Fueling your body before and after your workout

One of my favorite fuels! Oatmeal soaked in unsweetened coconut flavored almond milk with a dash of cinnamon and a touch of honey. Topped with strawberries, blueberries, raspberries, a few unsweetened coconuts flakes and a macadamia/almond nut crumble!

One of my favorite fuels! Oatmeal soaked in unsweetened coconut flavored almond milk with a dash of cinnamon and a touch of honey. Topped with strawberries, blueberries, raspberries, a few unsweetened coconuts flakes and a macadamia/almond nut crumble!

If you are doing a strenuous workout for 60 minutes or more it may be a good idea to fuel up prior and replenish after. Doing so may help to maximize your efforts while you workout as well as maximize your results following your workout. Carbohydrates and protein can be paired together as snacks both before training and after, with the before snack being carbohydrate rich and the recovery snack being protein rich.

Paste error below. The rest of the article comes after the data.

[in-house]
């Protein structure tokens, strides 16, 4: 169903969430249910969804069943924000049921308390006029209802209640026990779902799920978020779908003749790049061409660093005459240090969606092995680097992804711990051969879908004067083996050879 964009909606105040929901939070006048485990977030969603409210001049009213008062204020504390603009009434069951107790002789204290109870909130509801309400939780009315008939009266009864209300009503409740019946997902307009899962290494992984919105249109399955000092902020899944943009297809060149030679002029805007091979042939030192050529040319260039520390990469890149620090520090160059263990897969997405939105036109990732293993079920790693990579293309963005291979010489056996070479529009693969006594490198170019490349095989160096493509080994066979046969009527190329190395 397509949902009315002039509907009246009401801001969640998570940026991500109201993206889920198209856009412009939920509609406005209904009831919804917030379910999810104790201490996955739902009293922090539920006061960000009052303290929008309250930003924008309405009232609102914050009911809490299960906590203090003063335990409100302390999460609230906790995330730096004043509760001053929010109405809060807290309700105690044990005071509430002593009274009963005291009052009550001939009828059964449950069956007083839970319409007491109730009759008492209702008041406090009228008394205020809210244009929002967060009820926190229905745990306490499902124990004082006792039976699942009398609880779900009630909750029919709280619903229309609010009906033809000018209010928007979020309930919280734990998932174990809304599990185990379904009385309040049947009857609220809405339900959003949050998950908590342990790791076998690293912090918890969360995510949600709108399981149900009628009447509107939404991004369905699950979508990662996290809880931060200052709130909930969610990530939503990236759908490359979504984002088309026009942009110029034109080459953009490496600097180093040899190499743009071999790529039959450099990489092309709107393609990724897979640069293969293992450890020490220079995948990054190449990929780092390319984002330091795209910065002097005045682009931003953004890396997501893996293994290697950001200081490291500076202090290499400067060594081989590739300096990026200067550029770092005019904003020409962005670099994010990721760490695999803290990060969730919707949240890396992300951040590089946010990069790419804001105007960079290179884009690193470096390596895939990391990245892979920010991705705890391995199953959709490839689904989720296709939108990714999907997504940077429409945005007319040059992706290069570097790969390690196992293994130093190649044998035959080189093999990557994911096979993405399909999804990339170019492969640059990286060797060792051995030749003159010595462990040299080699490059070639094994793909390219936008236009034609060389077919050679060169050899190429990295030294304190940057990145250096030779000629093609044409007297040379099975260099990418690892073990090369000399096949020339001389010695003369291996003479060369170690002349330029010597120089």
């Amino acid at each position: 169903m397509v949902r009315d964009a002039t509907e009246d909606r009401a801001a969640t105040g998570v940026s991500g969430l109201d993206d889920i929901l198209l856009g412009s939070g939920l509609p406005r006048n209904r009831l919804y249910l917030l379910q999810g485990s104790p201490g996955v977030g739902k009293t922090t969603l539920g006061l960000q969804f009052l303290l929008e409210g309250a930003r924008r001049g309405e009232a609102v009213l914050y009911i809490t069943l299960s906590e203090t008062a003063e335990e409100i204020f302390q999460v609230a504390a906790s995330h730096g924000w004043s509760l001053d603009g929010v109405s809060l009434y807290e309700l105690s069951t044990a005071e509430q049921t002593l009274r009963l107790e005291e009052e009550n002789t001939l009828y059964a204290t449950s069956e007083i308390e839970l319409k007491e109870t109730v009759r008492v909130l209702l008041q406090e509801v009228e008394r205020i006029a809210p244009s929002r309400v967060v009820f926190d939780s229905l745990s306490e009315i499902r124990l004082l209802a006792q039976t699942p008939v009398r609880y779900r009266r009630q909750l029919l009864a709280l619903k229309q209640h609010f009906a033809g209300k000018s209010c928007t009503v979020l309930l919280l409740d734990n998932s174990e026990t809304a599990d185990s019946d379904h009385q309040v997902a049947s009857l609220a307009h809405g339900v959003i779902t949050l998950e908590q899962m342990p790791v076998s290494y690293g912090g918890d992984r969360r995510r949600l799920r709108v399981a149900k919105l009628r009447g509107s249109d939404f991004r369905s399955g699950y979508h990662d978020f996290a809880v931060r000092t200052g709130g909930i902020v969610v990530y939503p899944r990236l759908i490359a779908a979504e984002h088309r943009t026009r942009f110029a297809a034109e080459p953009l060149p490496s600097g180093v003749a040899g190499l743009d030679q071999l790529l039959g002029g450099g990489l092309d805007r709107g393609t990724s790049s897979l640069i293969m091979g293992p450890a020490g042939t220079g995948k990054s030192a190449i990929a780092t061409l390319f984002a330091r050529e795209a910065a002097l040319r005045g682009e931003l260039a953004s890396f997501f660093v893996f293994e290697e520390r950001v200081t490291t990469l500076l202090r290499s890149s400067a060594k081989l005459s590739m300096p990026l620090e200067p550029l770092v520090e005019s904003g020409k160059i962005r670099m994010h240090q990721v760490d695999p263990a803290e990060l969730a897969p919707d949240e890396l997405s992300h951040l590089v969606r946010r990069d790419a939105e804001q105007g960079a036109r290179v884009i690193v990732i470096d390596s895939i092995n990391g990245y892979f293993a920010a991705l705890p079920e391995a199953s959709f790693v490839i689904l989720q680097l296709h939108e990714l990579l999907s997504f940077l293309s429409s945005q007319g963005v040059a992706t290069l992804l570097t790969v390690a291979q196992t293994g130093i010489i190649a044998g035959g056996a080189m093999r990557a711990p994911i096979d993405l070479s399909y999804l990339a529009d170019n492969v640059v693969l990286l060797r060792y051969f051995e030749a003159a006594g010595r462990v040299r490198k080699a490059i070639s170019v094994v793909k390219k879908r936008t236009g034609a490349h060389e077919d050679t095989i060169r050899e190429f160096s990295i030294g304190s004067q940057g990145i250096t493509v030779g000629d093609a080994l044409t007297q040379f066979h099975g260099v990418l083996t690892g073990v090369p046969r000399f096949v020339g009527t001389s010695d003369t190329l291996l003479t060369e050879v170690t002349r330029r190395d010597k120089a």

Before exercise, a light, low-to-moderate glycemic load snack providing 75 – 150 calories, consumed one to two hours prior to exercise, may provide a needed energy boost if you have not eaten in the past three to four hours. This pre-exercise snack generally comprises a 2-to-1 to 4-to-1 carbohydrate-to-protein ratio. For example, a 120 calorie snack following a 2-to-1 ratio would contain 20g of carbohydrates and 10g of protein.

Following your workout you have a 15 – 30 minute window to replenish what you have burned! A great snack should include a combination of carbohydrates and protein.  The purpose of the carbohydrate after a workout is to replace the muscle fuel (glycogen) utilized during the workout. The protein will help stimulate the development of new muscle tissue. Carbohydrate quantity recommendations suggest 1.0 g of carbohydrates per kilogram of body weight (0.45 kg / lb.) ingested within the first hour. As for protein, many studies agree that a threshold level of 20 grams appears to exist within the body in recovery.

 

Adapted from NASM nutrition

Fabio Comana MA, MS, NASM-CPT, CES & PES; ACE CPT & HC; NSCA CSCS; ACSM HFS, CISSN, Exercise Physiologist and Faculty Instructor – SDSU, UCSD & NASM

Samantha FriedmanComment